my $r = $_;
		all {
			my $c = $_;
			$btn_arr->[$r - 1][$c - 1]->get_label() eq ($r * $c == 16 ? ' ' : ($r - 1) * 4 + $c);
		} 1 .. 4;
	} 1 .. 4
}

sub cursor_btn {
	my $btn = Gtk2::Button->new(' ');
	return $btn;
}

sub attach_btns {
	my $tbl = shift;
	my $btn_arr = shift;
	apply {
		my $r = $_;
		apply {
			my $c = $_;
			$tbl->attach($btn_arr->[$r - 1][$c - 1], $c - 1, $c, $r - 1, $r, 'fill', 'fill', 0, 0);
		} 1 .. 4
	} 1 .. 4
}

sub swpbtns {
	my ($btn_arr, $oldcurr, $oldcurc, $keypressed) = @_;
	my ($newcurr, $newcurc) = $keypressed eq 'Up'    ? ($oldcurr - 1, $oldcurc) :
							  $keypressed eq 'Down'  ? ($oldcurr + 1, $oldcurc) :
							  $keypressed eq 'Left'  ? ($oldcurr, $oldcurc - 1) :
							  $keypressed eq 'Right' ? ($oldcurr, $oldcurc + 1) : ();
	my ($t1, $t2) = ($btn_arr->[$oldcurr][$oldcurc]->get_label(), $btn_arr->[$newcurr][$newcurc]->get_label());
	$btn_arr->[$oldcurr][$oldcurc]->set_can_focus(FALSE);
	$btn_arr->[$newcurr][$newcurc]->set_can_focus(TRUE);
	$btn_arr->[$newcurr][$newcurc]->grab_focus();
	$btn_arr->[$newcurr][$newcurc]->set_label($t1);
	$btn_arr->[$oldcurr][$oldcurc]->set_label($t2);
	return ($newcurr, $newcurc);
}

sub main {
	my $win = cust_window();
	my $tbl = Gtk2::Table->new(4, 4, TRUE);
	my @btn_arr = gen_btn_arr();
	my $dialog = undef;
	my ($cur_r, $cur_c) = (3, 3);
	my $moves = 0;

	$btn_arr[3][3] = cursor_btn();
	attach_btns($tbl, \@btn_arr);

	$win->add($tbl);
	$win->signal_connect('key-press-event' => sub {
				my ($widget, $event, $parameter) = @_;
				my $key_nr = $event->keyval();
				if($key_nr == 110) {
					randomize_btn_label(\@btn_arr, shuffle 1 .. 15);
				}
				if($key_nr >= 65361 and $key_nr <= 65364) { 					my %key_human = (65361 => 'Left', 65362 => 'Up', 65363 => 'Right', 65364 => 'Down');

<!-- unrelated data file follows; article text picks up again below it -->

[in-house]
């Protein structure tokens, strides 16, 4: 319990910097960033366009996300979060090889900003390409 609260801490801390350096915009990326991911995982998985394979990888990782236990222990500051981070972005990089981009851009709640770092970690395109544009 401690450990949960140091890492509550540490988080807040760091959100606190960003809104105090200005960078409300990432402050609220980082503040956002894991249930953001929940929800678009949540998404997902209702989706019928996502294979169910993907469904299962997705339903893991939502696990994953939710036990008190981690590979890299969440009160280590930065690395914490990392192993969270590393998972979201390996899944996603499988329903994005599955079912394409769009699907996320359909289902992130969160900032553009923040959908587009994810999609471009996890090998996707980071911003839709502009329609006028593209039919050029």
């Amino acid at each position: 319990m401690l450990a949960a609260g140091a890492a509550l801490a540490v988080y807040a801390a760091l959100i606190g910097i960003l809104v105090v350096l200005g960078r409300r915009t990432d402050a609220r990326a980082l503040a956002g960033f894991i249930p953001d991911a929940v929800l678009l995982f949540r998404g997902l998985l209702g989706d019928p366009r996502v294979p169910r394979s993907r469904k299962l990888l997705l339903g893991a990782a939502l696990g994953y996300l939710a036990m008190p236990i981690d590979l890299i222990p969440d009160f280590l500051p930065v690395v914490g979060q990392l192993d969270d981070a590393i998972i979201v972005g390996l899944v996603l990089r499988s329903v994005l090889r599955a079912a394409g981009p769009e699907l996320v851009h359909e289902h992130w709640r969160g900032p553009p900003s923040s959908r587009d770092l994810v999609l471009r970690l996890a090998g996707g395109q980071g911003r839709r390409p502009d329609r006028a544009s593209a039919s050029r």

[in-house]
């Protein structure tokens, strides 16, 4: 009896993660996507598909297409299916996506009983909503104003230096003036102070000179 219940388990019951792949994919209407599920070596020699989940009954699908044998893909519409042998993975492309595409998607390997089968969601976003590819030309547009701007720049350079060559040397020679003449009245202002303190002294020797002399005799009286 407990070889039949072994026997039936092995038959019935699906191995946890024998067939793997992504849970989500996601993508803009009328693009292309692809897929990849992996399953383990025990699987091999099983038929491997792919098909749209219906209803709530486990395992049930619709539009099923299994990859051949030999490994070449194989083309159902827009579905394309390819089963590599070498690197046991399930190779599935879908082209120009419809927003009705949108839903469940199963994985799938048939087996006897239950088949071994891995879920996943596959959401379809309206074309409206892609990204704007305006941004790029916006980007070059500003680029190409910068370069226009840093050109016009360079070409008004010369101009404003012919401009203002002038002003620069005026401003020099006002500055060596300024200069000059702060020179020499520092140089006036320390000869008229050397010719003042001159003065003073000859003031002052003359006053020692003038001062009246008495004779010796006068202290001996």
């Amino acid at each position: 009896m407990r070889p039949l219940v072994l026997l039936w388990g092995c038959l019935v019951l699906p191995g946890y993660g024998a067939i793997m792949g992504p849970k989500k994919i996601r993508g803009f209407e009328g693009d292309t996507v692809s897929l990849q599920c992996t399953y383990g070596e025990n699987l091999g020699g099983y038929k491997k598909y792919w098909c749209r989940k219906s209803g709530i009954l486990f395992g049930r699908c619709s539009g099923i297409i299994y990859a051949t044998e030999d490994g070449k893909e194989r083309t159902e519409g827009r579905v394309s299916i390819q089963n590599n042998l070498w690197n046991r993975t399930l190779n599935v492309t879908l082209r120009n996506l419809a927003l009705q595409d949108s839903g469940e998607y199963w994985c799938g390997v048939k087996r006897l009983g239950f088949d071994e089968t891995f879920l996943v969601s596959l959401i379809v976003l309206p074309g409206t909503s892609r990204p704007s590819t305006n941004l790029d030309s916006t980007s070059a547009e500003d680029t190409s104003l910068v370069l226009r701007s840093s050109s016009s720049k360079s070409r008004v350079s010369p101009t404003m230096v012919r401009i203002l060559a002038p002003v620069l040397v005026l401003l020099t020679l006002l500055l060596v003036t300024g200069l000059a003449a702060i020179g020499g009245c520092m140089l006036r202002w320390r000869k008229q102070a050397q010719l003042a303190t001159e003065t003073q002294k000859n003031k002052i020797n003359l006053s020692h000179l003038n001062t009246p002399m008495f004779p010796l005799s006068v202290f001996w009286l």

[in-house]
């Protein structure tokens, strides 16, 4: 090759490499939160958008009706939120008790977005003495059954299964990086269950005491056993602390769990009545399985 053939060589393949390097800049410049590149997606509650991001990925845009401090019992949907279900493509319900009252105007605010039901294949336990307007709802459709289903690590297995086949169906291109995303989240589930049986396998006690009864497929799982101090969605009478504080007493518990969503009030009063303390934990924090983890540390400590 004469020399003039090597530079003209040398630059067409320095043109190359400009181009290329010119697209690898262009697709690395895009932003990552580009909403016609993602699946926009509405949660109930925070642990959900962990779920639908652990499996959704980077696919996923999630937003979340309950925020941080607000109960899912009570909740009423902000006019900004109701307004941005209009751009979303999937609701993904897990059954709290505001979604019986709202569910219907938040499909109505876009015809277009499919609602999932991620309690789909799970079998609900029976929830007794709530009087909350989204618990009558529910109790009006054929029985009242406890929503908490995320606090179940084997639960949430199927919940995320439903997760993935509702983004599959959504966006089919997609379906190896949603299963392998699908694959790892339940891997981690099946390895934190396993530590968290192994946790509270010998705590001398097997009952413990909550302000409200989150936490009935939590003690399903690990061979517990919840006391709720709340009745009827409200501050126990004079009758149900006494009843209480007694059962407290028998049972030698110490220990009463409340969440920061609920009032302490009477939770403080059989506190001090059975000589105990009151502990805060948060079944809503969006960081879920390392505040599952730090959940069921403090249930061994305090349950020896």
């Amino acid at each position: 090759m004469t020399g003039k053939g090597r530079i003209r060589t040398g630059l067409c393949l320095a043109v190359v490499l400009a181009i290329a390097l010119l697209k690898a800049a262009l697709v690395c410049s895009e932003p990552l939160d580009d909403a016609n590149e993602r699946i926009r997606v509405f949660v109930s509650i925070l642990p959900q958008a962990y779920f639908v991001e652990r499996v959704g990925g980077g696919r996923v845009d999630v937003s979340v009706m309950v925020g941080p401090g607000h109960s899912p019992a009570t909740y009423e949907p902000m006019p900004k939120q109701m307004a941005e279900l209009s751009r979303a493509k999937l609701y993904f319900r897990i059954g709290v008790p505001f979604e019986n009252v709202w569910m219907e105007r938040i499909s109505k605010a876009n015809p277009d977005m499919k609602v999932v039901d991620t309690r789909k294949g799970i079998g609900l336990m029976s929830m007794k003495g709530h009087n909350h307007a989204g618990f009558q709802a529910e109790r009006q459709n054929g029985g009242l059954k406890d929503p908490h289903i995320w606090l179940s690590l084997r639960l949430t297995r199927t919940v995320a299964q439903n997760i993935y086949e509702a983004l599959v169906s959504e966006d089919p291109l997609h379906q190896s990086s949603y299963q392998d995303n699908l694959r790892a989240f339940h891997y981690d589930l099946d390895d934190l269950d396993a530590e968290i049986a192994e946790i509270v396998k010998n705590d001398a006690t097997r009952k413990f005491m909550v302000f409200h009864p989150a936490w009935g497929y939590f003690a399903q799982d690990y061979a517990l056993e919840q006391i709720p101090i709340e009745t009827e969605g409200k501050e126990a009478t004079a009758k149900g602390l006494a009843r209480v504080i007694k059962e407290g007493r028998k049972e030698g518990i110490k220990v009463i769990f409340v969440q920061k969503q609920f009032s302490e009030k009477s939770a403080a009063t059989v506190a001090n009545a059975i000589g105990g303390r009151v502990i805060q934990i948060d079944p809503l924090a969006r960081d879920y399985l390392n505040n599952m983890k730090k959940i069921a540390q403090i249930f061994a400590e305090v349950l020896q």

return undef if(($key_nr == 65361 and $cur_c == 0)
								 or ($key_nr == 65362 and $cur_r == 0)
								 or ($key_nr == 65363 and $cur_c == 3)
								 or ($key_nr == 65364 and $cur_r == 3));
					($cur_r, $cur_c) = swpbtns(\@btn_arr, $cur_r, $cur_c, $key_human{$key_nr});
					$moves++;
					if (is_complete(\@btn_arr)) {
						$dialog = Gtk2::MessageDialog->new($win, 'modal', 'info', 'ok',
												"Completed in %s moves.\nNew game starts ...", $moves);
						$dialog->run(); $dialog->destroy();
						$moves = 0 ;
						randomize_btn_label(\@btn_arr, shuffle 1 .. 15);
					}
				}});
	$win->show_all();
	randomize_btn_label(\@btn_arr, 1 .. 15);
	Gtk2->main();
}

main();

– How about writing the same perl program in Prima GUI (or) wxPerl (or) Tcl/Tk (or) Qt libraries?
– How about writing a program that solves the puzzle instead of just simulating the toy game?

Happy Programming!

Fox, Goose, Beans

Here is the wiki entry about the Fox, Goose and bag of Beans puzzle.

The following Perl program prints the solution to it.

use strict;
use warnings;
use sigtrap;

my @items = qw(goose fox beans farmer);
my %locns = map {$_ => 'A'} @items;     # initially, all items on Shore A

sub is_all_transported {
    my %locns = @_;
	my $count = 0;
    for (keys %locns) {
        $count += 1 if $locns{$_} eq 'B';
    }
    return ($count == 4) ? 1 : 0;
}

sub is_eatable {
    my @eatables = ( {goose => 'A', beans => 'A', farmer => 'B'}
                   , {goose => 'A', fox   => 'A', farmer => 'B'}